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Mothers' Weaning Practices when Infants Breastfeed for More Than One Year

Cunniff, Addie BSN, RN; Spatz, Diane PhD, RN-BC, FAAN

MCN: The American Journal of Maternal/Child Nursing: March/April 2017 - Volume 42 - Issue 2 - p 88–94
doi: 10.1097/NMC.0000000000000310
Feature

The American Academy of Pediatrics and the World Health Organization recommend that infants receive human milk exclusively for the first 6 months of life and that breastfeeding continue beyond the first or second year of life for as long as a family deems appropriate. More infants in the United States and around the world are meeting this recommendation. As more infants breastfeed beyond the first year of life, best practices for weaning toddlers come into question. Little is known about concerns and practices of breastfeeding mothers weaning their children from feedings. Current evidence on weaning from an evolutionary, social, and practical perspective is presented. Four case exemplars are provided to illustrate complexities of weaning. Implications for practice and suggestions for future research are provided.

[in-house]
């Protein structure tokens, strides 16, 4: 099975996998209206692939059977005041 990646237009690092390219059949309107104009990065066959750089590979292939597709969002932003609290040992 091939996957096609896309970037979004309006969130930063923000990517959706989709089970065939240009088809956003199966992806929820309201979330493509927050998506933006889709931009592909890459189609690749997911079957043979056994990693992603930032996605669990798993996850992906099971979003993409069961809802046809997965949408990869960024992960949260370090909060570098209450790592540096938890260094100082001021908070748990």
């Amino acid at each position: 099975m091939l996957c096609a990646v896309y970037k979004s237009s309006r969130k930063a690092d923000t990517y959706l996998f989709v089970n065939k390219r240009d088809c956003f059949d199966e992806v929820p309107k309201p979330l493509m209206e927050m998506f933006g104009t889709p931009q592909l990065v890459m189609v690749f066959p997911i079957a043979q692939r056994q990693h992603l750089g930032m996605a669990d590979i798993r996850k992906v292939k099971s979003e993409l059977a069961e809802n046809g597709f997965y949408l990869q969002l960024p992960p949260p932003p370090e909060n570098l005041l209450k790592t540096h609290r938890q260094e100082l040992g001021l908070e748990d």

Not much is known about weaning from breastfeeding after the baby is a year old or more. The literature has not been updated for over a decade. A summary of current issues and four exemplar cases of weaning after extended breastfeeding are presented.

Addie Cunniff is a BSN graudate, School of Nursing, University of Pennsylvania, Philadelphia, PA. She is now a NICU nurse at Pennsylvania Hospital, Philadelphia, PA.

Diane Spatz is a Professor of Perinatal Nursing and Helen M. Shearer Professor of Nutrition School of Nursing, University of Pennsylvania, Philadelphia, PA; and Nurse Researcher and Director of the Lactation Program at the Children's Hospital of Philadelphia and Director of CHOP's Mothers' Milk Bank. Dr. Spatz can be reached via e-mail at Spatz@nursing.upenn.edu

The authors declare no conflict of interest financial, institutional, or otherwise.

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